What I learned from (finally) reading Ambush Bug: Year None

Keith Giffen will still cash DC's checks, but he's definitely not happy with the overall storytelling direction the company has taken (and, based on what I've seen from the increasingly inaptly named "Brightest Day," continues to take). And while I agree with him on that point, the ire that filled this book made it hard to read at times. The various Ambush Bug mini-series and specials over the years always laughed the follies and foibles of DC's publishing history, but you could tell that was done out of love and appreciation, like a Friars' Club roast on paper. Year None, though, it just seemed like a long series of complaints. If the original Bug books inspired the "Hey, look at that! Silver Age DC Comics were insane!" outlook that inspired the comics blogosphere in the beginning, Year None is the "comics were better when I was a kid" sort of outlook that it has now.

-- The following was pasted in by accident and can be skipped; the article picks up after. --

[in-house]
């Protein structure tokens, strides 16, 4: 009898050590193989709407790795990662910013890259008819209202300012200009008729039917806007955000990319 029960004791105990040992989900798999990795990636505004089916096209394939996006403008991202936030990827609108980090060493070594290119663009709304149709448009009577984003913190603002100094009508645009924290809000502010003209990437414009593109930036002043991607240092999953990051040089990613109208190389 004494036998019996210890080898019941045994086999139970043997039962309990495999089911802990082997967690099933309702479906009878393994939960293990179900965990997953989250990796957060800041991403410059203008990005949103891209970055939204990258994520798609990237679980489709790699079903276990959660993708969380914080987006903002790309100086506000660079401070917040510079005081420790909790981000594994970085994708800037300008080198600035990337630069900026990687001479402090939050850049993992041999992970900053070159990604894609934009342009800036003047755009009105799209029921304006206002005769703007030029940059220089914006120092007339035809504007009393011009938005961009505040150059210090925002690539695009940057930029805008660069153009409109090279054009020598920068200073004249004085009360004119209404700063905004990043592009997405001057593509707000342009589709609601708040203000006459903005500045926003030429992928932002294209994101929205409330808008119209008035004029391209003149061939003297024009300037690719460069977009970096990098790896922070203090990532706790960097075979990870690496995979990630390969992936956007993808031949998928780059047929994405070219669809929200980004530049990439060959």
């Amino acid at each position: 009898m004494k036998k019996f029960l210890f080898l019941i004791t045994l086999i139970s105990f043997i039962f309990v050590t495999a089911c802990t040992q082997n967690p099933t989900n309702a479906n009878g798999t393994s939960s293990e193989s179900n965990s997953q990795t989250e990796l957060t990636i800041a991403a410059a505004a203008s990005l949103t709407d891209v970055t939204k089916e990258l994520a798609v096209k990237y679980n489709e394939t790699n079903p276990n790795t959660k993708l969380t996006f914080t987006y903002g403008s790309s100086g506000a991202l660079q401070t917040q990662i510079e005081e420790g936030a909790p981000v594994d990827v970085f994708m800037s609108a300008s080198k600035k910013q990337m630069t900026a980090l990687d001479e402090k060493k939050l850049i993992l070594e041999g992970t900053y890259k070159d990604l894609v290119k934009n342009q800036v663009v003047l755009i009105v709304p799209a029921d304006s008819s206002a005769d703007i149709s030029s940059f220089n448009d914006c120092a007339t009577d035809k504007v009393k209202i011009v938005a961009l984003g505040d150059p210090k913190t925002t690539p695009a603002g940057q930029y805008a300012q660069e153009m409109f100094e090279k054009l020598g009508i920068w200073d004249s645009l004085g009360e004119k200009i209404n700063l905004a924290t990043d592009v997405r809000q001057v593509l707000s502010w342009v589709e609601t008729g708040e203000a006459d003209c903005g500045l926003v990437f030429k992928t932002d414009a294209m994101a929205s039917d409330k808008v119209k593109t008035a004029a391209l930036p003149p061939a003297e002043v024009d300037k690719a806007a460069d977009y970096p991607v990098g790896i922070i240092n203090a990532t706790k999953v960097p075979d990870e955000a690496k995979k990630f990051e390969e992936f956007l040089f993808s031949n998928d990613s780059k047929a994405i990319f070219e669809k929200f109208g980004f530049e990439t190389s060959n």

(Not that there weren't enjoyable parts of the series, and this does nothing to make me dislike Ambush Bug as a character - hell, the two times I've been coerced into play fantasy baseball, I've called my team the Ambush Bugs - but on the whole, this one just felt... unpleasant.)

(Also, it's a damn shame they didn't just use the above Darwyn Cooke cover, originally planned for the abandoned issue 6, for issue 7 instead.)

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